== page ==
Posts Tagged ‘elbows’

Back to Basics, Getting your Shoulders and Elbows Aligned!

Saturday, March 12th, 2011

Today I started hitting balls at the range and totally lost it.  I was hitting a 50-yard sand wedge but couldn’t hit it at the target.

No matter what I tried, my swing just felt out of it and literally hooked or sliced my sand wedge 15-30 yards CONSISTENTLY!

But no worries, this has happened to me more than I can remember and it does happen to even the best golfers in the world.

After doing that for about 30 minutes, I finally realized what I was doing wrong, my shoulder alignment was off (it was way open) and my elbows were open too.

These two things had radical effect on my backswing as I couldn’t “feel” my usual, correct backswing, or at least the swing I was comfortable with.

As soon as I consciously started aligning my shoulders square to the target and making sure my right elbow is a bit bent, I started hitting the golf ball miraculously well.

In golf, these small mistakes can be costly, especially if you are playing on the golf course.

One more note about your elbow alignment.  If your elbows are aligned square and parallel to your target line, your right elbow should be bent a bit naturally.  Otherwise, your elbows are a bit open and this can cause havoc, make you hit hooks and slices but never straight.

So, just another reminder that in golf, basics is everything.  Like I said yesterday, alignment is where it happens.

I remember countless days of practicing on the range, except I was aligned way right.  Now, I did this for months and by the time I realized I had been aiming 30 yards right of  target, I had developed this swing that pulls the ball in order to correct it.

When that happens, it takes me just as long to correct it.

Nowadays, I make sure to put a club down when I practice, at least in the beginning so I know I am aimed correctly.

It’s nearly impossible to develop a good, consistent swing if you don’t aim first.  It’s like shooting a gun but you aim 30 yards left of your target then try to move your hands 30 yards right, right before shooting it.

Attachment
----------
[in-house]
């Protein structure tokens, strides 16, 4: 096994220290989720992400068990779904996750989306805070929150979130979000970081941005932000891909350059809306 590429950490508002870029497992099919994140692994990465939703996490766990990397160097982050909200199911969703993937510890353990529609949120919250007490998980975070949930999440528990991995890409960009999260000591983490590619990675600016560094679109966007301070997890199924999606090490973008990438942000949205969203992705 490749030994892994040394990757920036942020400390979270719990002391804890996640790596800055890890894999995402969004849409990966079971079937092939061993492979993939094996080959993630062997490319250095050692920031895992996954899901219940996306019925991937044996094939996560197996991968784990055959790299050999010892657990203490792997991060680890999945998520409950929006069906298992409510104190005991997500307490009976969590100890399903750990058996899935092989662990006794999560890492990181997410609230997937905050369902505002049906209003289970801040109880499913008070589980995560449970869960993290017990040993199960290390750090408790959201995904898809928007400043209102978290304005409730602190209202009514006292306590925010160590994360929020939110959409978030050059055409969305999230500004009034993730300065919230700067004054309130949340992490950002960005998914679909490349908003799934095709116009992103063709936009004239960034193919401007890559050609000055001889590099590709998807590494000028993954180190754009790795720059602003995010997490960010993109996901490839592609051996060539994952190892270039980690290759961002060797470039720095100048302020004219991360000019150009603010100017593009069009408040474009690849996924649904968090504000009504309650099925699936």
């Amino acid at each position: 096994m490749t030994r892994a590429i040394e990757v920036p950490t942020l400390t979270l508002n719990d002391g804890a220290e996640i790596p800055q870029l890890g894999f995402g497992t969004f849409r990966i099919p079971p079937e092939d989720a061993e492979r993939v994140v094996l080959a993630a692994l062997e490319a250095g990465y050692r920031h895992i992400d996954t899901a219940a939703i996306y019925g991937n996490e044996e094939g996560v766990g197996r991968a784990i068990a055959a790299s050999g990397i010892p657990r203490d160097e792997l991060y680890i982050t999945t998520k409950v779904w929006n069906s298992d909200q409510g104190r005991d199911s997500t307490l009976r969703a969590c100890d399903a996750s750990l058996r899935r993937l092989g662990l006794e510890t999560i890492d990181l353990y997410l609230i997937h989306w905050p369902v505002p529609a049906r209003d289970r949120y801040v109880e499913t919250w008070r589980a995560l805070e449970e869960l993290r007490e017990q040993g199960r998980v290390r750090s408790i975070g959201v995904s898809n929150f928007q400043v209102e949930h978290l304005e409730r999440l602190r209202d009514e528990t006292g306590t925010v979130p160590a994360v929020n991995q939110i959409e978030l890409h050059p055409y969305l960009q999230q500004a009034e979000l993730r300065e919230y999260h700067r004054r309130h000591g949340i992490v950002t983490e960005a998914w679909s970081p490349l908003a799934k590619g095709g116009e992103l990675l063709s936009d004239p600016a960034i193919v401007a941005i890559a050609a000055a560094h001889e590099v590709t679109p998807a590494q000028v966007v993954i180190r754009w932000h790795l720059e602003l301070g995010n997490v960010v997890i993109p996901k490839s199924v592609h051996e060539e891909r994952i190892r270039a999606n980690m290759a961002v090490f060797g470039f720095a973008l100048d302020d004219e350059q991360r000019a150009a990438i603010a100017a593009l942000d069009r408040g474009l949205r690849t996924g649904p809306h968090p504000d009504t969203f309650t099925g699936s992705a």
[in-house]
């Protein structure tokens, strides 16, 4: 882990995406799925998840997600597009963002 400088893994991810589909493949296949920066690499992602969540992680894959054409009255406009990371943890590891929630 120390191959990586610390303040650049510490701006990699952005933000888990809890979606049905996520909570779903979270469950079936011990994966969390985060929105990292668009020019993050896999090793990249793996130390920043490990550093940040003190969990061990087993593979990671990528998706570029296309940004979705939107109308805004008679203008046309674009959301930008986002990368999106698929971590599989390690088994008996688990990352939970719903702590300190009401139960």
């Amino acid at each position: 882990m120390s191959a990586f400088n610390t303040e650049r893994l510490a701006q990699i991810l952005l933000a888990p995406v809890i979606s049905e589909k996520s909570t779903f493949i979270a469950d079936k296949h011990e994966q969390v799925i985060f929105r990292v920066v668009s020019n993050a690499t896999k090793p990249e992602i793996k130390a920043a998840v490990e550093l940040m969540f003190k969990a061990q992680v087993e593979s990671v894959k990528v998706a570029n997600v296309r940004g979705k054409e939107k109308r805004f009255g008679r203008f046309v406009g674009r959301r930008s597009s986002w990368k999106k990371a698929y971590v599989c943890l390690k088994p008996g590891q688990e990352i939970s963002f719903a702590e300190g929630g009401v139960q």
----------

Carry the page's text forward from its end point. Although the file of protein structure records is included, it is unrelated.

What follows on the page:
Anyways, if you ever fall into a blackhole like I did where you cannot find your swing, go back to the basics, start with alignment, mostly like that is the reason.

The Importance of Elbows in a Golf Swing!

Sunday, February 13th, 2011

Today, while hitting about 300 balls at the range, I began to realize that my elbows were a large part of the golf swing.

For some reason I can’t explain, I started hitting the ball really great when I felt like my elbows were in sync.

Well after tinkering a bit, I came to an answer, the elbows play a big part in your golf swing. Even Ben Hogan was once quoted saying that he used his elbows as part of his swing thought. (By the way, that swing thought was imagining a dot on both elbows and making it point up at the sky on both backswing and followthrough, you can read about that in the book, The Man Behind Mystique, perhaps the best book with a ton of still photographs of Hogan. I used to read it like everyday when I was in high school.)

What do the elbows do?

Actually they don’t do much, it’s not what you do with them but how elbows act in relation to rest of your golf swing.